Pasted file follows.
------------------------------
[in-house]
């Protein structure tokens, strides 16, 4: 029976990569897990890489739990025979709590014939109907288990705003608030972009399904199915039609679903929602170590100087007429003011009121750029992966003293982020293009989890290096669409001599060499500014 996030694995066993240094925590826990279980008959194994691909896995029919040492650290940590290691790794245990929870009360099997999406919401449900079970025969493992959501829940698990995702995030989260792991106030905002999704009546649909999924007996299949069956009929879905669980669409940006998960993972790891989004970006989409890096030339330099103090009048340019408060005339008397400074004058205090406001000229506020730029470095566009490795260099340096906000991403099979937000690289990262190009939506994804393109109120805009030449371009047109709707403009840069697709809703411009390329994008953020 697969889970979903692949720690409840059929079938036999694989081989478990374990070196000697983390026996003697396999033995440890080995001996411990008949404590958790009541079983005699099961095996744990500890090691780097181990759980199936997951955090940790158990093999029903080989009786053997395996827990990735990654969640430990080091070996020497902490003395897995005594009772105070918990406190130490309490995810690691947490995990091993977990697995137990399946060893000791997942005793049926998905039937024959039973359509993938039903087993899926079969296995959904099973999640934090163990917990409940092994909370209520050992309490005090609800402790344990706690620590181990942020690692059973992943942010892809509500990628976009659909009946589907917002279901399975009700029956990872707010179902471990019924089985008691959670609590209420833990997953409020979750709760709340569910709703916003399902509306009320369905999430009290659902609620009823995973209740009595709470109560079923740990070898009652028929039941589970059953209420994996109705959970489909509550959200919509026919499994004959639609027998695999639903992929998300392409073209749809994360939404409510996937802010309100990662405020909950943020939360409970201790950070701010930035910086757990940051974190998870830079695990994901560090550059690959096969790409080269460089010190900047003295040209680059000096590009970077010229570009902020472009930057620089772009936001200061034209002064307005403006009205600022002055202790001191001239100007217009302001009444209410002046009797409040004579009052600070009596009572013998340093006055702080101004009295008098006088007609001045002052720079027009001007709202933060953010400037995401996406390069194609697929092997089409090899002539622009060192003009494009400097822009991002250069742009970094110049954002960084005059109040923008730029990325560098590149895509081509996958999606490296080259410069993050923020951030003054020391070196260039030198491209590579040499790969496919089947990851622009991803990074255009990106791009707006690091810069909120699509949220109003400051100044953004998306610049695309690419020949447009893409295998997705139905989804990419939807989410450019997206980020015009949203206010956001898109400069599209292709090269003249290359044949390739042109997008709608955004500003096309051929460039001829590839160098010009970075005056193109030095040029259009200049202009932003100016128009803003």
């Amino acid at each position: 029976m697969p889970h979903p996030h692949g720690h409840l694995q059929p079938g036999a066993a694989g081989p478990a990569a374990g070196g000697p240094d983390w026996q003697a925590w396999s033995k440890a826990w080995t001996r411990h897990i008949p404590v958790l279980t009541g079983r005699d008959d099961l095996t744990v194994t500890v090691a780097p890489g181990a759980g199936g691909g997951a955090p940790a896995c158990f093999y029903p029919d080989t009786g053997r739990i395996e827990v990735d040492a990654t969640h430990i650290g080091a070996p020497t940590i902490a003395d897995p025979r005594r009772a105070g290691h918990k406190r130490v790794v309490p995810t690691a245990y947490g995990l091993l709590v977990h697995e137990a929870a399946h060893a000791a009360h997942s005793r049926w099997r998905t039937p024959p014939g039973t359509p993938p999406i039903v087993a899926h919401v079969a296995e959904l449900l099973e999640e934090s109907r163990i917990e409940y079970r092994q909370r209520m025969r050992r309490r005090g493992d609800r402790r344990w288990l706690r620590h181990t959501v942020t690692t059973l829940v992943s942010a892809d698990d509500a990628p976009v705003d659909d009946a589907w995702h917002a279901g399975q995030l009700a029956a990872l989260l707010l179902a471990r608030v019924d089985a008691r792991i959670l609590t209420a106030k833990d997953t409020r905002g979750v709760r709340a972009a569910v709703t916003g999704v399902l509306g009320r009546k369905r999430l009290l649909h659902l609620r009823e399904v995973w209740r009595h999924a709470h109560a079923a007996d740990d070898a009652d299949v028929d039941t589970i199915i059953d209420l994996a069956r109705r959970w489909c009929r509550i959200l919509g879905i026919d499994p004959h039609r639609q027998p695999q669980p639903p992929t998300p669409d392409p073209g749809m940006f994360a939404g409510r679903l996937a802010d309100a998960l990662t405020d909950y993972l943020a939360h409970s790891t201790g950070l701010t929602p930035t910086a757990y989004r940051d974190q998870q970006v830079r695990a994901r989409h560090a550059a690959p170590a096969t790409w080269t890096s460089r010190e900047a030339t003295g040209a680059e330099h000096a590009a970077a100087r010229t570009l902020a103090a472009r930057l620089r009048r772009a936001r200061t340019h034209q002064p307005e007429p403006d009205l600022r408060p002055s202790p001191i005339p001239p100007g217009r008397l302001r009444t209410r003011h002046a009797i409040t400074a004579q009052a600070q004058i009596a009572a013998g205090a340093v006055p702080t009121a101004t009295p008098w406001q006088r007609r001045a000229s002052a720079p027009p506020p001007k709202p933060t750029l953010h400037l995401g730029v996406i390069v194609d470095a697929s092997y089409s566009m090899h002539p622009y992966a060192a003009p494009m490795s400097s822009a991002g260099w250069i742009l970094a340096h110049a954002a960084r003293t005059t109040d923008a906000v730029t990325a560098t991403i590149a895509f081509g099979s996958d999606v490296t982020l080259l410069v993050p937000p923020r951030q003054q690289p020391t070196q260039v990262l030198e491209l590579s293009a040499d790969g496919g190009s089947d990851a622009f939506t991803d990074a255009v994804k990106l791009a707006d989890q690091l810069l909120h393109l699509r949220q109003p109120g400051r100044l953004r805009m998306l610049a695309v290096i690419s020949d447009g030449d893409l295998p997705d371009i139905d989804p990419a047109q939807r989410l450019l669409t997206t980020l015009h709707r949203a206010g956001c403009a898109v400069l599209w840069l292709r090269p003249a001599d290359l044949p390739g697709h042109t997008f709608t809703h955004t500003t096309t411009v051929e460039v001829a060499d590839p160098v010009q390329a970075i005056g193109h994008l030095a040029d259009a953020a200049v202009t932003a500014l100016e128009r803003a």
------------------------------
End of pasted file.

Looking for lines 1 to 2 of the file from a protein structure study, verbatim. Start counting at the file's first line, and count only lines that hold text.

[in-house]
């Protein structure tokens, strides 16, 4: 029976990569897990890489739990025979709590014939109907288990705003608030972009399904199915039609679903929602170590100087007429003011009121750029992966003293982020293009989890290096669409001599060499500014 996030694995066993240094925590826990279980008959194994691909896995029919040492650290940590290691790794245990929870009360099997999406919401449900079970025969493992959501829940698990995702995030989260792991106030905002999704009546649909999924007996299949069956009929879905669980669409940006998960993972790891989004970006989409890096030339330099103090009048340019408060005339008397400074004058205090406001000229506020730029470095566009490795260099340096906000991403099979937000690289990262190009939506994804393109109120805009030449371009047109709707403009840069697709809703411009390329994008953020 697969889970979903692949720690409840059929079938036999694989081989478990374990070196000697983390026996003697396999033995440890080995001996411990008949404590958790009541079983005699099961095996744990500890090691780097181990759980199936997951955090940790158990093999029903080989009786053997395996827990990735990654969640430990080091070996020497902490003395897995005594009772105070918990406190130490309490995810690691947490995990091993977990697995137990399946060893000791997942005793049926998905039937024959039973359509993938039903087993899926079969296995959904099973999640934090163990917990409940092994909370209520050992309490005090609800402790344990706690620590181990942020690692059973992943942010892809509500990628976009659909009946589907917002279901399975009700029956990872707010179902471990019924089985008691959670609590209420833990997953409020979750709760709340569910709703916003399902509306009320369905999430009290659902609620009823995973209740009595709470109560079923740990070898009652028929039941589970059953209420994996109705959970489909509550959200919509026919499994004959639609027998695999639903992929998300392409073209749809994360939404409510996937802010309100990662405020909950943020939360409970201790950070701010930035910086757990940051974190998870830079695990994901560090550059690959096969790409080269460089010190900047003295040209680059000096590009970077010229570009902020472009930057620089772009936001200061034209002064307005403006009205600022002055202790001191001239100007217009302001009444209410002046009797409040004579009052600070009596009572013998340093006055702080101004009295008098006088007609001045002052720079027009001007709202933060953010400037995401996406390069194609697929092997089409090899002539622009060192003009494009400097822009991002250069742009970094110049954002960084005059109040923008730029990325560098590149895509081509996958999606490296080259410069993050923020951030003054020391070196260039030198491209590579040499790969496919089947990851622009991803990074255009990106791009707006690091810069909120699509949220109003400051100044953004998306610049695309690419020949447009893409295998997705139905989804990419939807989410450019997206980020015009949203206010956001898109400069599209292709090269003249290359044949390739042109997008709608955004500003096309051929460039001829590839160098010009970075005056193109030095040029259009200049202009932003100016128009803003």